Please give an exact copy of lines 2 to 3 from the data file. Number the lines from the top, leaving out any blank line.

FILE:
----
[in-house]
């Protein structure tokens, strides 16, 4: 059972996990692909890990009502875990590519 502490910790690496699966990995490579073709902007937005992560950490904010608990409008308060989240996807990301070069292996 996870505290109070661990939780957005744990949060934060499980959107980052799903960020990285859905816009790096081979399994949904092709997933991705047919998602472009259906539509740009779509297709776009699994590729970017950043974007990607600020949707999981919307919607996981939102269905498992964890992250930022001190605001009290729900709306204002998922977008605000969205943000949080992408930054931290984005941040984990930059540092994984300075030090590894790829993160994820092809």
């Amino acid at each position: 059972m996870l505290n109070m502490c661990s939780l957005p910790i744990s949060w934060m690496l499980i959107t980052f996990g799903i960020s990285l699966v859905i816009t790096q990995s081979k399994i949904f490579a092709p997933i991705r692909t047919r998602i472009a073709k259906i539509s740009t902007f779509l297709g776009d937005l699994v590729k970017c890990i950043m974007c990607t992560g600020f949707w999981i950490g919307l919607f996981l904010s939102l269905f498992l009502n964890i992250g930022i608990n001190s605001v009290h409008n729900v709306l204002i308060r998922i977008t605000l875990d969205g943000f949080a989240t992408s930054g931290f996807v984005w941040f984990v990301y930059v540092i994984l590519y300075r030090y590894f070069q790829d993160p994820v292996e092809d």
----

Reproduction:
């Protein structure tokens, strides 16, 4: 059972996990692909890990009502875990590519 502490910790690496699966990995490579073709902007937005992560950490904010608990409008308060989240996807990301070069292996 996870505290109070661990939780957005744990949060934060499980959107980052799903960020990285859905816009790096081979399994949904092709997933991705047919998602472009259906539509740009779509297709776009699994590729970017950043974007990607600020949707999981919307919607996981939102269905498992964890992250930022001190605001009290729900709306204002998922977008605000969205943000949080992408930054931290984005941040984990930059540092994984300075030090590894790829993160994820092809």
């Amino acid at each position: 059972m996870l505290n109070m502490c661990s939780l957005p910790i744990s949060w934060m690496l499980i959107t980052f996990g799903i960020s990285l699966v859905i816009t790096q990995s081979k399994i949904f490579a092709p997933i991705r692909t047919r998602i472009a073709k259906i539509s740009t902007f779509l297709g776009d937005l699994v590729k970017c890990i950043m974007c990607t992560g600020f949707w999981i950490g919307l919607f996981l904010s939102l269905f498992l009502n964890i992250g930022i608990n001190s605001v009290h409008n729900v709306l204002i308060r998922i977008t605000l875990d969205g943000f949080a989240t992408s930054g931290f996807v984005w941040f984990v990301y930059v540092i994984l590519y300075r030090y590894f070069q790829d993160p994820v292996e092809d």